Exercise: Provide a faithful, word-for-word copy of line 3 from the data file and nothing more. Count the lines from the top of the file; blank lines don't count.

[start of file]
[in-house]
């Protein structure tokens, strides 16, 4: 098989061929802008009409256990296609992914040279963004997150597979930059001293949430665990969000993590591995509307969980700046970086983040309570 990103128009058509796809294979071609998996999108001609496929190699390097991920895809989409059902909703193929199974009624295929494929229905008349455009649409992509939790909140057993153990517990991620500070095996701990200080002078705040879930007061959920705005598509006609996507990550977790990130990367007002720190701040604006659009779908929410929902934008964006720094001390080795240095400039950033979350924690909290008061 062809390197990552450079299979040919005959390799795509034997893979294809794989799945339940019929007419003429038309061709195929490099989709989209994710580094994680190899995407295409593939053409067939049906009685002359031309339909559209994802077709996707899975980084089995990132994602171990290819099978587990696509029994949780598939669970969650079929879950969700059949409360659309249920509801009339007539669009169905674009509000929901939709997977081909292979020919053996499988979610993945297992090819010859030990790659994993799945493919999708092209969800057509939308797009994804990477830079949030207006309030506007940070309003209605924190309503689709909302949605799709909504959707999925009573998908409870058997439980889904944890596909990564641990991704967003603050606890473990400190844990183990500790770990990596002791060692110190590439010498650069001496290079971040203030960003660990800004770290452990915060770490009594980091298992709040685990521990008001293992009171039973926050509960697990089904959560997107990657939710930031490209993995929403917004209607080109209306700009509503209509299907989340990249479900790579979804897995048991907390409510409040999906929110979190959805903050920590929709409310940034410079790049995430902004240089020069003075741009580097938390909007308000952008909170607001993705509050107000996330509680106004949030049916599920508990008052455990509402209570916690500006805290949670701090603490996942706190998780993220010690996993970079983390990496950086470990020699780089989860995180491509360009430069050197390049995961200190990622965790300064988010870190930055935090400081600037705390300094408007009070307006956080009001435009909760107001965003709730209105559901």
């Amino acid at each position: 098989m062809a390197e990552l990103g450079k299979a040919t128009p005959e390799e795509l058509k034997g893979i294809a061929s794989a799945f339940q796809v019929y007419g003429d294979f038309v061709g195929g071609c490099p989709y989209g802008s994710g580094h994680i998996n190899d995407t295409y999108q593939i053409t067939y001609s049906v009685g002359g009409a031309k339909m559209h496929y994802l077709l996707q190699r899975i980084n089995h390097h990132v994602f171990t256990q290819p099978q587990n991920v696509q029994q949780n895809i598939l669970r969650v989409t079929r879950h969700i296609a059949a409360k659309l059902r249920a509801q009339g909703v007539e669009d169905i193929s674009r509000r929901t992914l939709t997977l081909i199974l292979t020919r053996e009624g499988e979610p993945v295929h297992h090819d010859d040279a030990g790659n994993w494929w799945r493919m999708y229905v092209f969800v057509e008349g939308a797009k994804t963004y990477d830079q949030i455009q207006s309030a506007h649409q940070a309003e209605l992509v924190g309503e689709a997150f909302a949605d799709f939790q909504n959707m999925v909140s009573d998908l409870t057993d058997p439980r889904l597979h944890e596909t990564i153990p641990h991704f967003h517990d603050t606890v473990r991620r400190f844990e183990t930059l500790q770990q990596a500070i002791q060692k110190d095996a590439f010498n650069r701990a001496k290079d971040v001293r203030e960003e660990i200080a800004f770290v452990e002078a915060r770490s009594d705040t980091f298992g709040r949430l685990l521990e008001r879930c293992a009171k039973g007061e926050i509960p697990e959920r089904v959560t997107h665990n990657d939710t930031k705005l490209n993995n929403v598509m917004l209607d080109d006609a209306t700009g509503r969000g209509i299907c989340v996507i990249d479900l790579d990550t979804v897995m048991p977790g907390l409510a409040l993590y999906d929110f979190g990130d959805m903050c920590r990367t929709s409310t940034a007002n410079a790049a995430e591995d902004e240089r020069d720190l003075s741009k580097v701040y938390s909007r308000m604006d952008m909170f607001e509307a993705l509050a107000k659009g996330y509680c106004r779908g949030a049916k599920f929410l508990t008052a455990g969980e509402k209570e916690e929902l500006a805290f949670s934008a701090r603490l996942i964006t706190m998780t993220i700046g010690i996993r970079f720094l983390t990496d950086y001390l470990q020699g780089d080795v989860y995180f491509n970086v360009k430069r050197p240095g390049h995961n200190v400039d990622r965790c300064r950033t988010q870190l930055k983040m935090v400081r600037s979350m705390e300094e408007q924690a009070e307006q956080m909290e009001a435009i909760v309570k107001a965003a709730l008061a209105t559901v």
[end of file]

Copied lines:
């Amino acid at each position: 098989m062809a390197e990552l990103g450079k299979a040919t128009p005959e390799e795509l058509k034997g893979i294809a061929s794989a799945f339940q796809v019929y007419g003429d294979f038309v061709g195929g071609c490099p989709y989209g802008s994710g580094h994680i998996n190899d995407t295409y999108q593939i053409t067939y001609s049906v009685g002359g009409a031309k339909m559209h496929y994802l077709l996707q190699r899975i980084n089995h390097h990132v994602f171990t256990q290819p099978q587990n991920v696509q029994q949780n895809i598939l669970r969650v989409t079929r879950h969700i296609a059949a409360k659309l059902r249920a509801q009339g909703v007539e669009d169905i193929s674009r509000r929901t992914l939709t997977l081909i199974l292979t020919r053996e009624g499988e979610p993945v295929h297992h090819d010859d040279a030990g790659n994993w494929w799945r493919m999708y229905v092209f969800v057509e008349g939308a797009k994804t963004y990477d830079q949030i455009q207006s309030a506007h649409q940070a309003e209605l992509v924190g309503e689709a997150f909302a949605d799709f939790q909504n959707m999925v909140s009573d998908l409870t057993d058997p439980r889904l597979h944890e596909t990564i153990p641990h991704f967003h517990d603050t606890v473990r991620r400190f844990e183990t930059l500790q770990q990596a500070i002791q060692k110190d095996a590439f010498n650069r701990a001496k290079d971040v001293r203030e960003e660990i200080a800004f770290v452990e002078a915060r770490s009594d705040t980091f298992g709040r949430l685990l521990e008001r879930c293992a009171k039973g007061e926050i509960p697990e959920r089904v959560t997107h665990n990657d939710t930031k705005l490209n993995n929403v598509m917004l209607d080109d006609a209306t700009g509503r969000g209509i299907c989340v996507i990249d479900l790579d990550t979804v897995m048991p977790g907390l409510a409040l993590y999906d929110f979190g990130d959805m903050c920590r990367t929709s409310t940034a007002n410079a790049a995430e591995d902004e240089r020069d720190l003075s741009k580097v701040y938390s909007r308000m604006d952008m909170f607001e509307a993705l509050a107000k659009g996330y509680c106004r779908g949030a049916k599920f929410l508990t008052a455990g969980e509402k209570e916690e929902l500006a805290f949670s934008a701090r603490l996942i964006t706190m998780t993220i700046g010690i996993r970079f720094l983390t990496d950086y001390l470990q020699g780089d080795v989860y995180f491509n970086v360009k430069r050197p240095g390049h995961n200190v400039d990622r965790c300064r950033t988010q870190l930055k983040m935090v400081r600037s979350m705390e300094e408007q924690a009070e307006q956080m909290e009001a435009i909760v309570k107001a965003a709730l008061a209105t559901v």